“Well, I am going to adopt a baby when I grow-up.”
“I think that’s great Beau. You will be a great dad,” and as the words left my mouth I felt suffocated by the thoughts. The thoughts that everyone understands, but no one really wants to spend much time acknowledging go along with cancer. The thoughts that go something like, “I wonder if you will even be alive then…“
“Do you think all the moms say that? That their kid will be a great dad,” Beau asked.
“Meh. Yeah, probably. But I mean it Beau. I think you will be such a good dad.”
“Yeah, me too. Maybe I’ll adopt lots of kids.”
“Maybe that’s your purpose, Bubba. Maybe your purpose is to be here and be a dad to those kids.”
Anyway, on that light note, though I feel like writing nothing, I offer this, to anyone looking for some details on the roadmap.
Today is Beaudin’s fourth and final day of pre-CarT chemo. The last couple days have been straightforward. He has had minimal side-effects and has been able to keep the nausea under control enough to be eating well- which is the main concern. The nausea train is hard to get a handle on once it’s left the station. Nausea causes blood sugar to drop, which increases nausea, which causes connections in your brain that low blood sugar mean nausea, which cause you to not want to eat, which cause your blood sugar to drop, which cause you to be nauseous, and so on. Actually, a big increase in cancer survival rates came on the tails of the introduction of Zofran, an anti-nausea med, because patients were able to eat and nourish themselves. Fun fact.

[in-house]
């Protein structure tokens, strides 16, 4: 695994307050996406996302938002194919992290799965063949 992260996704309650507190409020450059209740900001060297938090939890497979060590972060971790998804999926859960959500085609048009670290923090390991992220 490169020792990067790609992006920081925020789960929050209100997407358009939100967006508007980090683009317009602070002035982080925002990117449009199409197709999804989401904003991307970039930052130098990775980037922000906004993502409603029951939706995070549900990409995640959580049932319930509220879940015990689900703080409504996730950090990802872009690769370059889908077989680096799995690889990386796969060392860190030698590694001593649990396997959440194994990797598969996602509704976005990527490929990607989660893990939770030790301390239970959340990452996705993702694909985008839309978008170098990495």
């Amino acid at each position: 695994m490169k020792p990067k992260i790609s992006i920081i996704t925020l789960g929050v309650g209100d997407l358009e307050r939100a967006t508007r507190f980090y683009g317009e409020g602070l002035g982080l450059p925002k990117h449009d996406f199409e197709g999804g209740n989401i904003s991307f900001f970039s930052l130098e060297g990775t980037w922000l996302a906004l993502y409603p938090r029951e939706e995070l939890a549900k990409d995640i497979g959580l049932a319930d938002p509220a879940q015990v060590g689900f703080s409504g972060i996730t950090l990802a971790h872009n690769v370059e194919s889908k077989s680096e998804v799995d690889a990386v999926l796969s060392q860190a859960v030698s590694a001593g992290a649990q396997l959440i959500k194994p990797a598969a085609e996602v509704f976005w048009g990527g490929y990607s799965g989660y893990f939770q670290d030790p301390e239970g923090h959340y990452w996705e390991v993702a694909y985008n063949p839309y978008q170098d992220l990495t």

5 nights in to being here and it appears everyone is settling in and sleeping through the night, finally. And as such, after a couple nights of decent sleep, Joshua and I are starting to feel like functioning humans again. Turns out traveling across the country, sleeping in hotel rooms with 3 young kids, and then arriving in a dense city for your child’s cancer treatment while fiercely under slept, doesn’t allow for the expression of our best selves. Fear not though, we’ve been navigating this rollercoaster for years now and have stopped fighting altogether during these belligerent states of sleep deprivation. Martial Bliss during Cancer 101.
We’ve settled in to our townhome which is lovely, and small. And I am not sure if the “small” is a positive adjective like “lovely” or an adjective used in opposition. Lovely, but small. Lovely, and small. I guess really I feel both, its “Love and/but small.”
It is clear that Beau is feeling the chemo. Lagging behind a bit when walking with us, or not being able to twist off the toothpaste top for lack of grip strength. Last night he complained that he would have to go to the hospital again for the fourth day in a row, commenting, “Every time I go I just come out feeling a little more crappy.”
We will be glad to have a break for the weekend. Next week, bone marrow biopsy and lumbar puncture on Monday, then CarT cells on Tuesday. Then we wait. Forever.
Philadelphia part duex, 8 days down, 39 left to go.
** oh and if you want to send us snail mail, or visit unannounced like a creep, our address is:
2200 Madison Square
Philadelphia, PA 19146
1 thought on “HuCART Day -4: For the sake of the roadmap to freedom.”
so many things….Beau’s children to be adopted…marital bliss…philadelphia…weekend breaks…
“feeling crappy…CartT cells tomorrow…wanting to see you. xoxo.